Busulfan dose adjustment is routinely guided by plasma concentration monitoring using 4–9 blood samples per dose adjustment, but a pharmacometric Bayesian approach could reduce this sample burden.
The authors developed a nonparametric population model with Pmetrics. They used it to simulate optimal initial busulfan dosages, and in a blinded manner, they compared dosage adjustments using the model in the BestDose software to dosage adjustments calculated by noncompartmental estimation of area under the time–concentration curve at a national reference laboratory in a cohort of patients not included in model building.
Mean (range) age of the 53 model-building subjects was 7.8 years (0.2–19.0 years) and weight was 26.5 kg (5.6–78.0 kg), similar to nearly 120 validation subjects. There were 16.7 samples (6–26 samples) per subject to build the model. The BestDose cohort was also diverse: 10.2 years (0.25–18 years) and 46.4 kg (5.2–110.9 kg). Mean bias and imprecision of the 1-compartment model-predicted busulfan concentrations were 0.42% and 9.2%, and were similar in the validation cohorts. Initial dosages to achieve average concentrations of 600–900 ng/mL were 1.1 mg/kg (≤12 kg, 67% in the target range) and 1.0 mg/kg (>12 kg, 76% in the target range). Using all 9 concentrations after dose 1 in the Bayesian estimation of dose requirements, the mean (95% confidence interval) bias of BestDose calculations for the third dose was 0.2% (−2.4% to 2.9%, P = 0.85), compared with the standard noncompartmental method based on 9 concentrations. With 1 optimally timed concentration 15 minutes after the infusion (calculated with the authors' novel MMopt algorithm) bias was −9.2% (−16.7% to −1.5%, P = 0.02). With 2 concentrations at 15 minutes and 4 hours bias was only 1.9% (−0.3% to 4.2%, P = 0.08).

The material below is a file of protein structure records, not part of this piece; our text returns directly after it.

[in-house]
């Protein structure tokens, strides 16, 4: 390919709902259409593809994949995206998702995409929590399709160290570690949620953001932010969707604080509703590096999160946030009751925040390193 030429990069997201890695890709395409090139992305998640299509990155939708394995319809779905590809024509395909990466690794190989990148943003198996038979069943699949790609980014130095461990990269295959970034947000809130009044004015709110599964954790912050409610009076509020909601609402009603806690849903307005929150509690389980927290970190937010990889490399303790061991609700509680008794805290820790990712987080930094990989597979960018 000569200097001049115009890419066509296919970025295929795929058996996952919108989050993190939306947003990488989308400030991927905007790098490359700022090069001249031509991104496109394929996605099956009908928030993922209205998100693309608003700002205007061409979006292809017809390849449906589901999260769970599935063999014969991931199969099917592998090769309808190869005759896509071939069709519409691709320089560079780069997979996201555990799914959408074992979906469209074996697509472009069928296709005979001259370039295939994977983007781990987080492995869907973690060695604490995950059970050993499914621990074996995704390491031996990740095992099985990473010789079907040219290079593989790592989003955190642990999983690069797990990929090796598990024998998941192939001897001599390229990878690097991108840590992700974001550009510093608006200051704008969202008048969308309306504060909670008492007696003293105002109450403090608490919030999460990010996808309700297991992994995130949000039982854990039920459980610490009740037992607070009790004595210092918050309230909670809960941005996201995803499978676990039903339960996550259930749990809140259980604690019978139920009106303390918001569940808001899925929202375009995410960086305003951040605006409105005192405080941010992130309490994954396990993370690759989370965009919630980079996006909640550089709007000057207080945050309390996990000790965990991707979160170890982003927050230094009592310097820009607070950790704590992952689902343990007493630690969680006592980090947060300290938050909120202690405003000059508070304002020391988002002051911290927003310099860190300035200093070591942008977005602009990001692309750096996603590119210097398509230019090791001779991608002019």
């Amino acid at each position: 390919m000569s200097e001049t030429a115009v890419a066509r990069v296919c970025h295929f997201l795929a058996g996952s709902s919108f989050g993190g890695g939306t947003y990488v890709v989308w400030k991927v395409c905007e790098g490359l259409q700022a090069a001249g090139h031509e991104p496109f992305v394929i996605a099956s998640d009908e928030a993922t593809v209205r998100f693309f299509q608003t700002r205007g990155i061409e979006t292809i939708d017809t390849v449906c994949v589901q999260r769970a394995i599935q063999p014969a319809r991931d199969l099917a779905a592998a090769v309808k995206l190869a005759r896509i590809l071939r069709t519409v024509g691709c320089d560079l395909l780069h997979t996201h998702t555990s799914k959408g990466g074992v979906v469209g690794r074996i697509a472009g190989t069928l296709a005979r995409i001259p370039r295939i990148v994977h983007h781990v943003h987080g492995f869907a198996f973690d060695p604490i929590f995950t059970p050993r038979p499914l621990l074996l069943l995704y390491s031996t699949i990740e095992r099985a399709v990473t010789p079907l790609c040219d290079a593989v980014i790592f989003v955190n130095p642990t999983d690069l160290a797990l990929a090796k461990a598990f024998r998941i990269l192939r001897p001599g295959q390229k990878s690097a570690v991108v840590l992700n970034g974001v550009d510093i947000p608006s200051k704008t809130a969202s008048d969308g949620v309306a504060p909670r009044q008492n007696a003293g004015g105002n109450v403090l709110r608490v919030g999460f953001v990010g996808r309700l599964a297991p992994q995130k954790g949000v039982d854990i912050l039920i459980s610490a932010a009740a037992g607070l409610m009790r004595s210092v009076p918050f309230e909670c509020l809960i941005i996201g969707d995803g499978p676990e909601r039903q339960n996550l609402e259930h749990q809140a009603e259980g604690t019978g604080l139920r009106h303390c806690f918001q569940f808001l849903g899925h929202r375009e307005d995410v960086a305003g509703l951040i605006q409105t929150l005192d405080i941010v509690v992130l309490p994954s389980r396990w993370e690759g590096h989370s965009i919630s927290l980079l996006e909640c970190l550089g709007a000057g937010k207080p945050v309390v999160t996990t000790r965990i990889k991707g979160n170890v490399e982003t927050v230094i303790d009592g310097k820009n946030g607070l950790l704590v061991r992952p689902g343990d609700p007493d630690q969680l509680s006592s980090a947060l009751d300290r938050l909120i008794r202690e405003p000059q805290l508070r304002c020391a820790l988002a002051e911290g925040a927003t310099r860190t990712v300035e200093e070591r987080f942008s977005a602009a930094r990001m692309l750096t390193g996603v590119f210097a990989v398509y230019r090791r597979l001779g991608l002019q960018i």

BestDose accurately calculates busulfan intravenous dosage requirements to achieve target plasma exposures in children up to 18 years of age and 110 kg using only 2 blood samples per adjustment compared with 6–9 samples for standard noncompartmental dose calculations.
*Laboratory of Applied Pharmacokinetics and Bioinformatics, Division of Pediatric Infectious Diseases, University of Southern California Children's Hospital Los Angeles;
†Institute of Pediatric Hematology and Oncology;
‡Pharmacy department, Institute of Pediatric Hematology and Oncology, Hospices Civils de Lyon;
§Laboratoire de Biométrie et Biologie Evolutive, UMR CNRS 5558, Université Lyon 1, Villeurbanne, France;
¶Pharmacy Department; and
‖Pathology and Laboratory Medicine, University of Southern California Children's Hospital Los Angeles.
Correspondence: Michael Neely, MD, 4650 Sunset Boulevard, MS#30, Los Angeles, CA 90027 (e-mail: email@example.com).
Supported by the National Institute of Child Health and Development (NICHD R01 HD070886) and the CHLA Clinical Trial Unit, which is part of the University of Southern California Clinical and Translational Science Institute funded by the National Center for Advancing Translational Sciences (NCATS) at the National Institutes of Health (UL1TR000130).
The authors declare no conflict of interest.
Received November 08, 2015
Accepted January 04, 2016